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New to the city neighborhood, a Pueblo Indian girl finds a friend in an elderly neighbor with whom she shares stories
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Grade 1-3-Rama is responsible for the care of her younger siblings while her mother works and her father is hospitalized. She misses her home and her storytelling grandfather left behind at Cochiti Pueblo during their extended stay in the city. Her duties are lightened when she makes friends with an elderly neighbor in the apartment building. The children gather round to hear Miss Lottie's stories and take turns telling their own tales. At summer's end, Rama gives the woman her pottery storyteller doll as a token of their friendship. Perspective in Bradley's primitive-style paintings is very flat and without depth. Colors glow vividly as they do through the thin air of the high desert. But the human forms have a stiff, doll-like look to them. Hands and arms are forced into unnatural angles. Weisman contrasts life in the city, where babies pick up dirty cigarette butts and the older siblings complain of boredom, with life in the pueblo, where "there were always hundreds of things to do!" Although the book validates the value of storytelling in the human experience, there is almost no story here: no rising action, no plot twists, no satisfying conclusion. The tale of the storyteller has yet to be told.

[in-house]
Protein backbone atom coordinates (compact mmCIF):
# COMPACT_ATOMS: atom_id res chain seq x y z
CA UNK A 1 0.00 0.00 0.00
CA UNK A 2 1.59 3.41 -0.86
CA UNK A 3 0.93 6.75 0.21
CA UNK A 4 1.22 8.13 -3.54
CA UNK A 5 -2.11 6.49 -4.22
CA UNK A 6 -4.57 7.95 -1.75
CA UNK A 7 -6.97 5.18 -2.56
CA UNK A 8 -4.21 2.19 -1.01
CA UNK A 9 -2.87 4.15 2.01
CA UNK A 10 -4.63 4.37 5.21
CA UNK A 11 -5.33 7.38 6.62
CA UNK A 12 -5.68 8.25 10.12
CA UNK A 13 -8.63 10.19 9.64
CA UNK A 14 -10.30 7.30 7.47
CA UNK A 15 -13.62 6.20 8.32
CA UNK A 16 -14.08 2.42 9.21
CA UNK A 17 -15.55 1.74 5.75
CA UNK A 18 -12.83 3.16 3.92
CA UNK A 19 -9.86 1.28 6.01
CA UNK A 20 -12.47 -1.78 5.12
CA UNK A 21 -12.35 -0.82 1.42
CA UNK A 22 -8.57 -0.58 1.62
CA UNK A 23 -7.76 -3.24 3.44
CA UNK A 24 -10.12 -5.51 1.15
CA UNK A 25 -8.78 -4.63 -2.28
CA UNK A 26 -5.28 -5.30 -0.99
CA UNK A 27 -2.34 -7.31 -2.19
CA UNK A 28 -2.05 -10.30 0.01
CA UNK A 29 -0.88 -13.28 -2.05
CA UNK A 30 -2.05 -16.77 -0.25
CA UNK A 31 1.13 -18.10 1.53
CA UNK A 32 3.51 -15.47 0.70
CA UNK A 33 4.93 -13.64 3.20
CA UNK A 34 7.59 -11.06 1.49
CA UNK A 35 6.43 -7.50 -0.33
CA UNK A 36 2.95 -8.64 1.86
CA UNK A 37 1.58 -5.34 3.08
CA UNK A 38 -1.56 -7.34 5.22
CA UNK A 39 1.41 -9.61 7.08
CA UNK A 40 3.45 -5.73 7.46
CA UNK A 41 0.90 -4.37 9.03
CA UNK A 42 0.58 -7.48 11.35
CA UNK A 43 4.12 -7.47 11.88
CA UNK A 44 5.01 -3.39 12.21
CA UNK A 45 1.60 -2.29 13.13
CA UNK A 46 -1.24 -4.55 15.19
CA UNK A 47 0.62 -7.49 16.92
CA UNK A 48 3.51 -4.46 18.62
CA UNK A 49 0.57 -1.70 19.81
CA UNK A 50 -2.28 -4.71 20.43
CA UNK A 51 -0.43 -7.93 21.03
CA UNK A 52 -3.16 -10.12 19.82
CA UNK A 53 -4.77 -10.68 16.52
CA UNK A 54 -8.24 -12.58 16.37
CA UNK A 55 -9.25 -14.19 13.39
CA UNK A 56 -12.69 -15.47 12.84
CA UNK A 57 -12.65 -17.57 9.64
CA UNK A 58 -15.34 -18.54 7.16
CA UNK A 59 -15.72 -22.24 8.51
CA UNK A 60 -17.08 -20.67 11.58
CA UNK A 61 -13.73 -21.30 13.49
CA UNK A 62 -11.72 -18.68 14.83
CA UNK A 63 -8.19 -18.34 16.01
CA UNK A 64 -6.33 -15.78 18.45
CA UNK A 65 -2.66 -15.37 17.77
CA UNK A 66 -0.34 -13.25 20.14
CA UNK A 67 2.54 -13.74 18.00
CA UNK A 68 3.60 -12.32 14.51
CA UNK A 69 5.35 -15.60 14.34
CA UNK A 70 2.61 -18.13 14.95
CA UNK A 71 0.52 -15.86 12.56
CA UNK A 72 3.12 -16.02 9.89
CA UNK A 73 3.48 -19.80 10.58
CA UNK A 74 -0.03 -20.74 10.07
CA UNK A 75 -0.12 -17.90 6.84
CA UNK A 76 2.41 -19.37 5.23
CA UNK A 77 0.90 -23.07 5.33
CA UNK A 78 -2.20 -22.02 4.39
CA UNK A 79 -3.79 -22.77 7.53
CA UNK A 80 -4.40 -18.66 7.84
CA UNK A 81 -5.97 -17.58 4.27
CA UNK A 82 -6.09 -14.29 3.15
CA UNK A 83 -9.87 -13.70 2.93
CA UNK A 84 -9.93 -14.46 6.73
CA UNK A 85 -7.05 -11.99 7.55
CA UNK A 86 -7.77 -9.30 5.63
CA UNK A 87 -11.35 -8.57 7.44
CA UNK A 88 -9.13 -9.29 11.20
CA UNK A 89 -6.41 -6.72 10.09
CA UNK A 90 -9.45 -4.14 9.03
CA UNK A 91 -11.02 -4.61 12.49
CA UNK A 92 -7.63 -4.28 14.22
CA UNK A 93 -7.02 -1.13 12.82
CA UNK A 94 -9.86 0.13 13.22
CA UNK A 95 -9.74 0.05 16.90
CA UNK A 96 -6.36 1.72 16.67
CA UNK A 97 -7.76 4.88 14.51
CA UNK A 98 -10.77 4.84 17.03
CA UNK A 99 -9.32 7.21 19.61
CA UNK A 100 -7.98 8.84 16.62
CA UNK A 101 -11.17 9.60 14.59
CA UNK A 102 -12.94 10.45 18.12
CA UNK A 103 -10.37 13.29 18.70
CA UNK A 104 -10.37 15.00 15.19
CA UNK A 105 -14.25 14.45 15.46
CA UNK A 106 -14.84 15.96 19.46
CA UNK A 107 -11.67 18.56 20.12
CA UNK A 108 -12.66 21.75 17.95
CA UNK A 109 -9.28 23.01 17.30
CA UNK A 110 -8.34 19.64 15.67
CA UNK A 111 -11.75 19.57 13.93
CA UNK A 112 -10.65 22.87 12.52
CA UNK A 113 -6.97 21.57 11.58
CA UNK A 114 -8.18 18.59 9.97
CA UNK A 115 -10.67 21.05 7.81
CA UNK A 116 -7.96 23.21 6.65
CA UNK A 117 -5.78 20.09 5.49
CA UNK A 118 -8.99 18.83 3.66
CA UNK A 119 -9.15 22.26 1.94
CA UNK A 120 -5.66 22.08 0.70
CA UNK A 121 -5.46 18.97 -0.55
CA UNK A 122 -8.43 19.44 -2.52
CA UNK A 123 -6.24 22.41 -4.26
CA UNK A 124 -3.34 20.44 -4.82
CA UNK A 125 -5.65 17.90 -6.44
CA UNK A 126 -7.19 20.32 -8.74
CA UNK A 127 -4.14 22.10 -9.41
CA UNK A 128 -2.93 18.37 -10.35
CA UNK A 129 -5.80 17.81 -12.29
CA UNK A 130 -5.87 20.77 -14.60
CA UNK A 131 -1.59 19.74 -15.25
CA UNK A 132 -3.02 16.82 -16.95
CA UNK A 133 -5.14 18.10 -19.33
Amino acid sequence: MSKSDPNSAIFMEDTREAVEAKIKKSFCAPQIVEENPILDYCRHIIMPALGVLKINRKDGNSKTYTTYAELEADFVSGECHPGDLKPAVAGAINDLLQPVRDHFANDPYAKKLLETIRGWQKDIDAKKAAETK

Ruth Semrau, formerly at Lovejoy School, Allen, TX
Copyright 1994 Reed Business Information, Inc.
At ten, Rama is hard pressed looking after four younger sibs in the street where there's little to do. Her family is living in the city while Father is in the hospital, her mother works nights, and Rama misses her real home at Cochiti Pueblo and her grandparents' traditional tales. Then she makes friends with Miss Lottie, the lonely old woman upstairs who reminds her of her grandparents, and shows her her most precious possession--a storyteller doll with five children in her lap--explaining how Grandfather tells stories. Soon Miss Lottie and Rama, plus other neighborhood children, are sharing many kinds of stories-- fingerplays, memories, and newly invented ones--out on the stoop; and when at last Rama's family returns to Cochiti, she leaves the doll with her new friend. Weisman's amiable story is effectively illustrated in the intense colors of the Southwest. Bradley, a Santa Fe-based Chippewa, places his sturdy, primitive forms in carefully organized compositions that draw the characters warmly together. Instructive and appealing. Note about storyteller dolls. (Picture book. 4-8) -- Copyright ©1993, Kirkus Associates, LP. All rights reserved.
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Book Description Rizzoli, 1993. Hardcover. Condition: New. Seller Inventory # DADAX0847817423
Book Description Rizzoli, 1993. Condition: New. David P. Bradley (illustrator). book. Seller Inventory # M0847817423
Book Description Rizzoli, 1993. Hardcover. Condition: New. Never used!. Seller Inventory # P110847817423
Book Description Rizzoli. Hardcover. Condition: New. 0847817423 New Condition. Seller Inventory # NEW99.2047124
Book Description Condition: New. New. Seller Inventory # STRM-0847817423